CHAPQUEST, tell me what you think of the Laney CUB12R (≈$400).
     
  15. Magnus Pym

    Magnus Pym Grudges rot the soul

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    I mostly agree. Tones vs technique probably needs a forum all of it's own. I do think that part of learning the electric guitar is learning what you can play, what you want to play and what you enjoy playing. These are not always the same and not always what you thought they would be at the start. I think amp tones and styles are part of that learning. That was the part about getting in early enough.
     
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  16. Spence

    Spence New Member

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    I'm currently loving the Bassbreaker 007. I have been using it for classic and modern rock covers for the brand I currently work with and it covers a lot of ground. I also use a Marshall Guv’nor for distortion for a few songs. I've never had it above about 1 o'clock on the Master Volume and I'm always over the drummer on stage. Keep in mind that he isn't the loudest drummer as he doesn't always beat the drums as if they owe him money. In short, I keep the gain maxed out, mids at about 3 o'clock, treble boost on and control the clean to dirty sounds with my Strat's volume control. Love this amp so far. I literally just joined this forum because I support this light little amp.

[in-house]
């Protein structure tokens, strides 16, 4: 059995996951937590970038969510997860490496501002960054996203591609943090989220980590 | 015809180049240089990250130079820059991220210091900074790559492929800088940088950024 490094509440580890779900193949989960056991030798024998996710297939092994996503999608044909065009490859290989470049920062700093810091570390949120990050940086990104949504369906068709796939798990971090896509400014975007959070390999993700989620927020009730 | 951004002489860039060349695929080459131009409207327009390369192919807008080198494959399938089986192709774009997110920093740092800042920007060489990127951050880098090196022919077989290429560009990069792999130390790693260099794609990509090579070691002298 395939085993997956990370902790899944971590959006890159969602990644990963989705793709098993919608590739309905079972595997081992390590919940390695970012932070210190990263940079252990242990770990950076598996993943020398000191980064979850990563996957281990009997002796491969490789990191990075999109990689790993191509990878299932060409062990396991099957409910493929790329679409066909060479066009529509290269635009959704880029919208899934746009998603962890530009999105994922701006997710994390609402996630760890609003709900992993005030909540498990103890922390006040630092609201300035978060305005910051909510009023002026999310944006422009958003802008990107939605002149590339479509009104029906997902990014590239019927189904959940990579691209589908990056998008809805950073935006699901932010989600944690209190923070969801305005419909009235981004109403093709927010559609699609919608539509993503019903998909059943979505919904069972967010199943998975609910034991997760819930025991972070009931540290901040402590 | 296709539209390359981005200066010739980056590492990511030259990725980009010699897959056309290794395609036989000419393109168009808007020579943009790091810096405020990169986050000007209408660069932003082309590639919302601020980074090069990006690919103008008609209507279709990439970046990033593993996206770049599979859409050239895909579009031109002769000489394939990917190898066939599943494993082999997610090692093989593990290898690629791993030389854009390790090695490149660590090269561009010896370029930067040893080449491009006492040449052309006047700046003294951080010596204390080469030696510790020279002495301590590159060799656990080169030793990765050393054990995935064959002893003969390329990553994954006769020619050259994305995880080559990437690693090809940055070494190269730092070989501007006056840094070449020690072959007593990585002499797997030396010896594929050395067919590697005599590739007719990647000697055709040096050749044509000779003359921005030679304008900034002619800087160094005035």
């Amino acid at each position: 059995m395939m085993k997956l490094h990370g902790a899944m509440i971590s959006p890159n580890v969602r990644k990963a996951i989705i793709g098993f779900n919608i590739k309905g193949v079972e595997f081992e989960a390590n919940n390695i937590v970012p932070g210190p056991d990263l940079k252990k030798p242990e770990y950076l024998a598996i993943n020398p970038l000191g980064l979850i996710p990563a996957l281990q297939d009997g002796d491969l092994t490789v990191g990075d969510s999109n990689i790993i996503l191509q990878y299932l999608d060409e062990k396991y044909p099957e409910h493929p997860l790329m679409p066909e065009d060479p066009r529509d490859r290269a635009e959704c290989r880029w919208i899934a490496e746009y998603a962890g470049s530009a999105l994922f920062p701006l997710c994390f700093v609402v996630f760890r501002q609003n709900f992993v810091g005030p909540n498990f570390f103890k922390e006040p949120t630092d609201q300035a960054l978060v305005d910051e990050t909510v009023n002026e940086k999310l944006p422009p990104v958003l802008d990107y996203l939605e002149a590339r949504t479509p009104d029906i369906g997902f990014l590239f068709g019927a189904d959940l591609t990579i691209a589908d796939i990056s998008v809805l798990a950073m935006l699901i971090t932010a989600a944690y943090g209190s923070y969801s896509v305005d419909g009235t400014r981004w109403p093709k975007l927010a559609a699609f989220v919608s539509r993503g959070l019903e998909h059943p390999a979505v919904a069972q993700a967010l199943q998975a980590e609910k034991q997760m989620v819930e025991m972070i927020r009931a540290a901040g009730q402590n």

17. Robstafarian

    Robstafarian The Good and Wise Call Me “Rufustarian” Staff Member

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    Welcome to the forum!

    Personally, I think that amp needs an effects loop; it pisses me off that the likes of Fender and Marshall disregard amp architecture in favor of treating an effects loop like a premium feature. Having said that, the Bassbreaker 007 does not meet the OP's reverb requirement.
     
  18. Matt Walker

    Matt Walker New Member

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    is there any particular reason that you are looking at those amps instead of like a smaller but great amp like the blackstar fly 3 which wouldn't be good for the performances but is fantastic as a little practice amp that has a headphone jack for just playing to yourself but still packs one heck of a punch with gain and effects. and then you could just buy the pre amp/amp head with the effects you want and then just bring that to the performances and plug it in to speakers. That would be your cheapest option and would work well and incredibly portable
     
  19. Robstafarian

    Robstafarian The Good and Wise Call Me “Rufustarian” Staff Member

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    I doubt that you will receive a productive response, as the OP has not posted in this thread within the last nine months.
     
  20. Wuzza

    Wuzza long time lurker

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    Also, quality necromancy. :D